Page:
INTA Questions ‘Visibility’ Requirement in EU Case Law in Amicus Brief

Published: December 15, 2021

INTA filed an amicus curiae brief with the Court of Justice of the European Union (CJEU) for the case C-472/21, Monz Handelsgesellschaft lnternational mbH & Co. KG v. Büchel GmbH & Co. Fahrzeugtechnik KG on December 2. The case concerns a design, registered under the German Design Protection Act, for a component part of a complex product and, in particular, a design on the underneath part of saddles for bicycles and motorcycles.

The case raises the question of how the “visibility” requirement in Articles 3(3) and 3(4) of the Directive 98/71/EC on the legal protection of designs (the Directive) is to be interpreted in relation to such component parts. Does the underneath part of saddles for bicycles and motorcycles fulfill the visibility criterion? And, if so, is the design at issue eligible for or excluded from protection?

Legal Framework

Article 1 of the Directive states that a design is the “appearance of the whole or a part of a product.” The concept of “appearance” in the field of simple product designs is analogous to the concept of “visibility” under Article 3(3) of the Directive in the field of component parts. The provisions of the Directive are analogous to those of the Designs Regulation.

Protection in relation to component parts is only granted under the condition of visibility. Such visibility, per the Directive, must occur during normal use, namely, “use by the end user, excluding maintenance, servicing, or repair work.”

According to the Directive, a design on or in a component part of a complex product shall be excluded from protection if it is no longer visible when incorporated into the product. With regard to features of the component parts, these are excluded from protection when they are not visible after the component part is mounted.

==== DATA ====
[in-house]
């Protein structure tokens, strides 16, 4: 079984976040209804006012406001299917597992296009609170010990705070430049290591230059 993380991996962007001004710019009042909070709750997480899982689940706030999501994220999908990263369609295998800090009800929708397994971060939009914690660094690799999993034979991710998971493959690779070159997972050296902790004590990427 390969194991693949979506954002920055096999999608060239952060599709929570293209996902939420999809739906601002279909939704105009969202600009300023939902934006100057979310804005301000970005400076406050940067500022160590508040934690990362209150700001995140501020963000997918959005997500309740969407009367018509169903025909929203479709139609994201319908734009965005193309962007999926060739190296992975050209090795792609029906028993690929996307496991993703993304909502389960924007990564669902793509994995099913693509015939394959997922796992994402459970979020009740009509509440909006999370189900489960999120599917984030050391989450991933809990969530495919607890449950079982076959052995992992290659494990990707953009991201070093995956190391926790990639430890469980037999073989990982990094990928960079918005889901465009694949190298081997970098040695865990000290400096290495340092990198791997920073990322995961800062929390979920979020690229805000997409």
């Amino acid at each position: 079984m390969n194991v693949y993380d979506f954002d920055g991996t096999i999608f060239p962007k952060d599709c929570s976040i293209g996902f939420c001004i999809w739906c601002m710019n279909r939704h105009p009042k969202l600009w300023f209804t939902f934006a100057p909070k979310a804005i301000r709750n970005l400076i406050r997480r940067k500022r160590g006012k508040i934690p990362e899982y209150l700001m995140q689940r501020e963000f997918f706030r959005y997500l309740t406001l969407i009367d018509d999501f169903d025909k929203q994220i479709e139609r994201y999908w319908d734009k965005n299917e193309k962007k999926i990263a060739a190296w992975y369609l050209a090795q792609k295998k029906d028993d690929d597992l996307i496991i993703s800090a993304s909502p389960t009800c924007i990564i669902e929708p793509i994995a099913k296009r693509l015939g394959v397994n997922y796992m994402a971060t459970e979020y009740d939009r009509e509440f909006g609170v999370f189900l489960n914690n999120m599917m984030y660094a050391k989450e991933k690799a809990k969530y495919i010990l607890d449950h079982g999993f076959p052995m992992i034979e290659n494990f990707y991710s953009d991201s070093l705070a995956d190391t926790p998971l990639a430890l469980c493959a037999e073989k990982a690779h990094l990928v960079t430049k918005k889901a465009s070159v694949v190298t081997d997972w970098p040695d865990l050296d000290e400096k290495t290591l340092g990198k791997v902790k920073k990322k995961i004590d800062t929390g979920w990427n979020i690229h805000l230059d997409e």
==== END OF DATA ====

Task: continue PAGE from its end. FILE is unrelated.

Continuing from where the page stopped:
The historical background is also to be taken into account: the purpose of the provision was to exclude from protection inner parts of motor vehicles and to prevent abuse of design protection through monopolizing components which are not visible when mounted.


The rationale behind the restrictions imposed on components of complex products triggers questions as to the appropriateness and proportionality of such restrictions in comparison to the principles of design protection on simple products. Furthermore, there is an implied contradiction between the requirement of “visibility” and the further specification “during normal use” as well as the three exceptions of maintenance, servicing, or repair.

In the case at issue, the cleaning of a bicycle by putting it upside down could well be regarded as “service.” INTA submits that this could be resolved by an interpretation that “visible during normal use” only specifies a situation where the complex product is assembled or disassembled for any “normal use by the end user” (excluding, in particular, visibility only when disassembled for professional maintenance, servicing, or repair).

INTA’s Position

In its brief, INTA argued that an abstract concept of “visibility” serves best to align the rules on the protection of components of complex products to the rules on the design protection of simple products. The term “visible” should be interpreted in an objective manner, applicable to any kind of complex product and independent of the subjective qualities of a specific user or ocular angle. When the design in or on the part is visible, irrespective of whether it is visible at any and all times, from any and all angles, and at any and all circumstances, protection shall apply, subject to the exceptions mentioned expressly in the law (visible during maintenance, service, or repair). “Visible” shall therefore be understood as a contrario to “hidden,” such as when the part is completely enclosed in the product.

The Designs Committee supported the International Amicus Committee—Europe Subcommittee in the preparation of the brief.

Andreas Lubberger (Lubberger – Lehment, Germany) authored the brief with contributions from Noemi Parrotta (Spheriens, Italy), Marina Perraki (Tsibanoulis & Partners, Greece), and Christian Schumacher (Schoenherr, Austria) of the International Amicus Committee—Europe Amicus Subcommittee, and Tanguy de Haan (NautaDutilh SRL, The Netherlands) and Christian Spintig (Heuking Kühn Lüer Wojtek, Germany) of the Designs Committee.

Although every effort has been made to verify the accuracy of this article, readers are urged to check independently on matters of specific concern or interest.

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